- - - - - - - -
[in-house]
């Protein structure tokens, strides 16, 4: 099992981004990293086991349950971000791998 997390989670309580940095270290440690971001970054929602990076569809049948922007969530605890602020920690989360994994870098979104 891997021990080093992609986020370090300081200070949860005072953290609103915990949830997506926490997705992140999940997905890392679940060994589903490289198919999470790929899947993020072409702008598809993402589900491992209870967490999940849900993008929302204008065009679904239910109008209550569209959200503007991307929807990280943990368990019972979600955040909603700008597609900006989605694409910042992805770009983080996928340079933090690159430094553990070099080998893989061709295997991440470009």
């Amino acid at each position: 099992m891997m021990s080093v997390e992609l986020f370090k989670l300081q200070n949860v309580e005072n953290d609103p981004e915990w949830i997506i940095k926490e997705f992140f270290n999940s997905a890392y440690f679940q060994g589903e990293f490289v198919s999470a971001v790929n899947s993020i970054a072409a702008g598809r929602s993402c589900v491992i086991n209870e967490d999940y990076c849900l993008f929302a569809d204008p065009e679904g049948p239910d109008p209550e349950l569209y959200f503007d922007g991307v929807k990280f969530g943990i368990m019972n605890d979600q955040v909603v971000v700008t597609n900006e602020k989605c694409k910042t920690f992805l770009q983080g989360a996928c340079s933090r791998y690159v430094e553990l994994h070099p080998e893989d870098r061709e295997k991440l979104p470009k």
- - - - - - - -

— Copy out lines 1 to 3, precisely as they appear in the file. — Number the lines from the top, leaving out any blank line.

[in-house]
């Protein structure tokens, strides 16, 4: 099992981004990293086991349950971000791998 997390989670309580940095270290440690971001970054929602990076569809049948922007969530605890602020920690989360994994870098979104 891997021990080093992609986020370090300081200070949860005072953290609103915990949830997506926490997705992140999940997905890392679940060994589903490289198919999470790929899947993020072409702008598809993402589900491992209870967490999940849900993008929302204008065009679904239910109008209550569209959200503007991307929807990280943990368990019972979600955040909603700008597609900006989605694409910042992805770009983080996928340079933090690159430094553990070099080998893989061709295997991440470009």
């Amino acid at each position: 099992m891997m021990s080093v997390e992609l986020f370090k989670l300081q200070n949860v309580e005072n953290d609103p981004e915990w949830i997506i940095k926490e997705f992140f270290n999940s997905a890392y440690f679940q060994g589903e990293f490289v198919s999470a971001v790929n899947s993020i970054a072409a702008g598809r929602s993402c589900v491992i086991n209870e967490d999940y990076c849900l993008f929302a569809d204008p065009e679904g049948p239910d109008p209550e349950l569209y959200f503007d922007g991307v929807k990280f969530g943990i368990m019972n605890d979600q955040v909603v971000v700008t597609n900006e602020k989605c694409k910042t920690f992805l770009q983080g989360a996928c340079s933090r791998y690159v430094e553990l994994h070099p080998e893989d870098r061709e295997k991440l979104p470009k």